- Boston Beer Company missed earnings expectations of $2.81 per share with net income down to $23.5 million, or $1.98 per share, from $29.1 million, or $2.35 per share in Q2 2018, according to the company's earnings release. The company stated this is mostly due to an increase in marketing expenses and lower gross margins.
- Net revenue also increased 10.2% to $273.1 million, but missed adjusted earnings per share projections. The company missed both top and bottom line projections but has beat estimates five out of the past seven earnings reports.
- During its Q2 period, the company repurchased 222,000 shares of its Class A common stock for a total price of about $50.5 million. The company is continuing to evaluate its capital expenditures and are estimating investments between $65 million to $75 million, which will most likely be spent on its breweries and taprooms.
Boston Beer, once ranked the number one beer supplier in the industry, says much of its earnings decline can be attributed to a stronger marketing push to put its products back on top. The beverage giant spent 27% more on advertising, promotional and selling compared to Q2 2017.
The company has invested heavily recently in its Sam Adams beers, including its Boston Lager and seasonal beers, in hopes that it will push the once very popular drink back to growth. Those investments include a change to its media agency in June, likely a move to reinvigorate the brand's messaging.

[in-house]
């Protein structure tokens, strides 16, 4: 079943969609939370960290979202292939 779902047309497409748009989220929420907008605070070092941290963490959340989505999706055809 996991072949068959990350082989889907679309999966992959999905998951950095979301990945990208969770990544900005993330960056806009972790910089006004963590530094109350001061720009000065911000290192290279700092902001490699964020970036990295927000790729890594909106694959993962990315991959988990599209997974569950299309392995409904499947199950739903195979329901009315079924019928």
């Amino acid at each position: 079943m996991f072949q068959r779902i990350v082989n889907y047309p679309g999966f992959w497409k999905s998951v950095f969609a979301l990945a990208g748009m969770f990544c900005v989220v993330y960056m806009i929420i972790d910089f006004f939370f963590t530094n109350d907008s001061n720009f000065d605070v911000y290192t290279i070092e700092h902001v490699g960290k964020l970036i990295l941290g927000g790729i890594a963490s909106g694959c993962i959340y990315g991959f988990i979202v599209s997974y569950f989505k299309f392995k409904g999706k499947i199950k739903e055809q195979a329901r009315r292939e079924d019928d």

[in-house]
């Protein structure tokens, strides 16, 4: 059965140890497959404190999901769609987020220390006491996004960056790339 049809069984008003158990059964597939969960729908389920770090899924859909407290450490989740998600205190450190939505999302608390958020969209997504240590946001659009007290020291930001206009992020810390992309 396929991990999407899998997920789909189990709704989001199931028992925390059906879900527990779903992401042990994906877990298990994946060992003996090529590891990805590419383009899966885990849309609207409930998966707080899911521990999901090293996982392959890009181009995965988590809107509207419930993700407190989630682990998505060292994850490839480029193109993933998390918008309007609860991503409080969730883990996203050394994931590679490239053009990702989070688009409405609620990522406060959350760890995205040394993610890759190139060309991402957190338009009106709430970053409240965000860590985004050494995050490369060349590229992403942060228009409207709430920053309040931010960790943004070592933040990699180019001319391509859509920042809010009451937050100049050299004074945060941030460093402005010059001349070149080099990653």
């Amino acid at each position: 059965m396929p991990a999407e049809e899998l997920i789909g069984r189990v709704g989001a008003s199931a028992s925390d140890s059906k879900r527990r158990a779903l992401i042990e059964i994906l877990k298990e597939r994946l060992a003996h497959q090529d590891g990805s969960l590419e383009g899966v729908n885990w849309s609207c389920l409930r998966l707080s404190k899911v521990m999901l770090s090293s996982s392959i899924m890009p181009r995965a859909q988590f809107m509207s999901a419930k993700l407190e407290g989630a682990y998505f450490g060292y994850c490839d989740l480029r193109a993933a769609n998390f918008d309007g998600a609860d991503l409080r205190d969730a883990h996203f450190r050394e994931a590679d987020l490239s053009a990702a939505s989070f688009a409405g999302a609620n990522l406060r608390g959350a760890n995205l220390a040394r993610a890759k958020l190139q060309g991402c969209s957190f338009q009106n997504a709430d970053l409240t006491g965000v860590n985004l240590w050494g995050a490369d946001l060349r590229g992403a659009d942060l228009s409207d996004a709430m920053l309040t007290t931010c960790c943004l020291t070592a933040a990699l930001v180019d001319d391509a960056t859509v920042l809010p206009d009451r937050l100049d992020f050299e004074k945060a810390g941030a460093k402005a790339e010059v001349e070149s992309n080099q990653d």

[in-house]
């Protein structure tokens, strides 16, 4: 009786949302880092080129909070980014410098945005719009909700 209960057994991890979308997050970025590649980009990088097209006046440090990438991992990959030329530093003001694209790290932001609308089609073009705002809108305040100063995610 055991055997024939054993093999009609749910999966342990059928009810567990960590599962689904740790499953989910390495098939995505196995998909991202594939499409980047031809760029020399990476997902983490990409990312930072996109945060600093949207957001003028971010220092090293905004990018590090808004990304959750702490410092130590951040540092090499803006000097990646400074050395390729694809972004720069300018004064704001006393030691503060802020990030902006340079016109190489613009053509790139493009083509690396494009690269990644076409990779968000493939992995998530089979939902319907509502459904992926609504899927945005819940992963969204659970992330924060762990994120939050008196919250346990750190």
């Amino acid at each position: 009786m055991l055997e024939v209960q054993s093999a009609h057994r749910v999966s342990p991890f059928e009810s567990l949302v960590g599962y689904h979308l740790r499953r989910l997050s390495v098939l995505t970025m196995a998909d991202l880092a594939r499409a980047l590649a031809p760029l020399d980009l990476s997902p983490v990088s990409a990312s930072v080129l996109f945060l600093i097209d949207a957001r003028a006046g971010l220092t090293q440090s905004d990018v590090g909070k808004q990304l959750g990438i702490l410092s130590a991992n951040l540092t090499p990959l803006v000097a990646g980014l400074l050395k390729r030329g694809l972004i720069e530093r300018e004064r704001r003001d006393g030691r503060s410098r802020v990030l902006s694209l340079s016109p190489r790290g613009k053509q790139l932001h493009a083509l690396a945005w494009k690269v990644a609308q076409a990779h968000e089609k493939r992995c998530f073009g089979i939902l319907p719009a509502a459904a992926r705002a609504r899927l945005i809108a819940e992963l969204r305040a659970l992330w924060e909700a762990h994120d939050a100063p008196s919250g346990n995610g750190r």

While Sam Adams consumption may be decreasing, this was offset by the growth of the company’s Truly Spiked & Sparkling, Twisted Tea, and Angry Orchard brands. “We're excited that Truly is well positioned as a leader in the emerging segment of hard sparkling water,” said Boston Beer CEO David Burwick in the earnings call.
Boston's Beer's Angry Orchard was also a silver lining in Q2 thanks to the February launch of its trendy rosé cider, the company said in the earnings call. Continued marketing may be needed as the cider and Truly’s spiked seltzer face tough competition from MillerCoors’ Crispin, Heineken’s Strongbow and Smirnoff's Spiked Sparkling Seltzer.
But Boston Beer isn't giving up on its Sam Adams brands yet. The company remains positive about its Sam '76 and New England IPA beers and says it will continue to support them aggressively throughout fiscal 2018. The brand has made investments in its packaging and brewing techniques to support product innovation and growth. An example of its new packaging can be seen on its new can line in its Pennsylvania Brewery that launched earlier this quarter.
Despite falling short, the company remains positive and is committed to growing through innovative strategies and targeted promotion of its products and brands. “We'll continue to focus on cost savings and efficiency projects to fund the investments needed to grow our brands and to build our organization's ability to deliver against our goals,” Burwick said on the earnings call.
The company has reinstated its previous goal from Q1 to focus on investing in short-term and long-term product innovation, explore new beverages within its business model and plug in to consumer trends.